Welcome to the Toronto Raptors Prospect Report, where each month we check in with the progress of the up-and-coming Raptors honing their craft with the D-League’s Raptors 905
Stats: 39.9 MPG | 25.6 PPG | 3.8 RPG | 4.0 APG | 45.2 FG% | 26.3 3P%
Lighting it up
Of the four Raptors who were expected to spend time in the D-League this season, it took Powell the longest to get assigned to the team’s affiliate— and what a difference it has been playing in Mississauga compared to Toronto.
In 14 games played with the Raptors, Powell played 75 total minutes and amassed 19 points. He eclipsed that point total in his first game with the 905.
Powell’s big scoring figures shouldn’t come as a surprise given that he averaged 16.4 points per game in his senior season at UCLA. His relentless drives have been nigh impossible for opposing teams to stop, and he’s even shown a little bit of playmaking with a few smart drive-and-kicks.
Simply put, in the five games he’s played with the 905, Powell’s been completely awesome.
Defence will be how he gets time with Raptors
As great as he’s looked on the offensive end, if Powell’s going to make it in the NBA it’s going to be on defence.
“I think with him it’s more of just getting reps as a key defensive stopper,” says Raptors 905 GM Dan Tolzman. “In the D-League he’s gonna be expected to come in and try to shut down the best player on the other team. In the NBA I don’t know if he’s there yet, where he’s expected to go against the top scorers in the league, but for him to get on the court in the NBA that’s where [his playing time] is gonna come from.”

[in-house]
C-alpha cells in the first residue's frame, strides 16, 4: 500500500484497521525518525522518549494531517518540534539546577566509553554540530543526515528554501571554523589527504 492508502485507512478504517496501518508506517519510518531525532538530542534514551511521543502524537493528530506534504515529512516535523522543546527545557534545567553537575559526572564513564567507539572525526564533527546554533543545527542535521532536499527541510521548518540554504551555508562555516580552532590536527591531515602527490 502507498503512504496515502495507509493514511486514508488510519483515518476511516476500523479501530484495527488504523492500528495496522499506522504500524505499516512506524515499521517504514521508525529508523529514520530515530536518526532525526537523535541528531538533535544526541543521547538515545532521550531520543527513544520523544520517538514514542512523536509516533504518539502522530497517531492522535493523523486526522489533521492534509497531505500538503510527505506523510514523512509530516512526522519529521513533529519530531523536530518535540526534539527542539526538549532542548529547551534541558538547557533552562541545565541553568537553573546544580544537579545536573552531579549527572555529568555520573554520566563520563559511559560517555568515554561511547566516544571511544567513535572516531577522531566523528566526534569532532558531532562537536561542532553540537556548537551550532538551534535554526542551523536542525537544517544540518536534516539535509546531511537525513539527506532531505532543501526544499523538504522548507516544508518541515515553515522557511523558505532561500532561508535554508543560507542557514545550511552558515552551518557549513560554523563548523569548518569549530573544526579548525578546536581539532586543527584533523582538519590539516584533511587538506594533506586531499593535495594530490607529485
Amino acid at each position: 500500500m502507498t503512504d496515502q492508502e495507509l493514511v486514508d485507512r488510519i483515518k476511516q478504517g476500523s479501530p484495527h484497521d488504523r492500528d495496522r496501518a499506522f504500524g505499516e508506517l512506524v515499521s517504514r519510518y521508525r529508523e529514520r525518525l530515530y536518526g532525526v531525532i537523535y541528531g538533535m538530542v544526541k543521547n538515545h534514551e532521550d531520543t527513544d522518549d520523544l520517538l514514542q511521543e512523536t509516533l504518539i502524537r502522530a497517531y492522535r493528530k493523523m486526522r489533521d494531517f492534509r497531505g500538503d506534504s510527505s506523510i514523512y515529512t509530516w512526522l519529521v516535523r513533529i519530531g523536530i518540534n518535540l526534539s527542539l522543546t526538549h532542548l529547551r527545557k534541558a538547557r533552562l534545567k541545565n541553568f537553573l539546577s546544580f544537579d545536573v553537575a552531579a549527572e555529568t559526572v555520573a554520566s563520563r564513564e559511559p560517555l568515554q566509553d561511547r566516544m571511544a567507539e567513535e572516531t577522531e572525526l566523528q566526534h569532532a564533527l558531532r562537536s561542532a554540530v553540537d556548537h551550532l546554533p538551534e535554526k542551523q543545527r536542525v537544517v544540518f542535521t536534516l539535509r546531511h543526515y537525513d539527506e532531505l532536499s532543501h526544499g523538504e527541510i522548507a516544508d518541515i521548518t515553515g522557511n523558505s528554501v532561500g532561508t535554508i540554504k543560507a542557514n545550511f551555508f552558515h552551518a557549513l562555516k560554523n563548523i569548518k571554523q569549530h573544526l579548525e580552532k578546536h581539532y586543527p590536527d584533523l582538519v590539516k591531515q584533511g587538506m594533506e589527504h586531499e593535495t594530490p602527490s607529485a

Head coach Jesse Mermuys sees great potential in Powell as a true lockdown defender, but feels like there’s a lot he still needs to learn.
“He’s gotta develop as a one-on-one defender as his specialty. Like a Tony Allen, or a Jimmy Butler, or a P.J. Tucker. Those guys that are all-defensive team-type guys that they make your life [very difficult]. Even when guys get 20-plus, which they’re going to because it’s the way that the league is setup with the foul calls, you make ’em work for everything, you wear ’em down. So he’s gotta develop that.
“I think, right now, he’s still playing some college defence. He’s gotta learn how to play with his hands back — not being able to touch guys. That’s a hard thing to adjust. It’s a different game.”
Now recently acquired by the 905, fans will have to continue to wait to see him play a game in the GTA, as he’s recovering from a foot injury.
“DeAndre is going to be a little bit different of a situation because he’s coming off of a broken foot this summer and he’s still working his way back. I don’t even know the timetable yet, but it’ll be a little bit. I’d say a couple weeks,” Tolzman says. “We wanted to get our hands on him and get our trainers and our guys rehabbing with him and getting him ready. That way, when he is clear to play, he’s up to speed and ready to go, so we just plug him in and we can go.”
He played a big factor in the Raptors getting the 905 established so quickly
While Caboclo and Nogueira were mostly talked about as the main developmental reasons for the Raptors pushing to get their own D-League team as quickly as they did, Tolzman explained Daniels played a very large role in the decision as well.
“He’s one of the guys that when we fought to get a D-League team, and worked so hard to get one so quickly, he was a guy that was a reason for it because he’s a draft-rights player that we have with the Raptors and last year he played down in Australia which is extremely far and hard for us to really track his development as a player.
“When the D-League opened up for us and we got an opportunity as a team, ourselves and him and his representation, we all agreed that this would be a great spot for him to continue his development and work towards one day, hopefully, competing for a roster spot on the Raptors team.”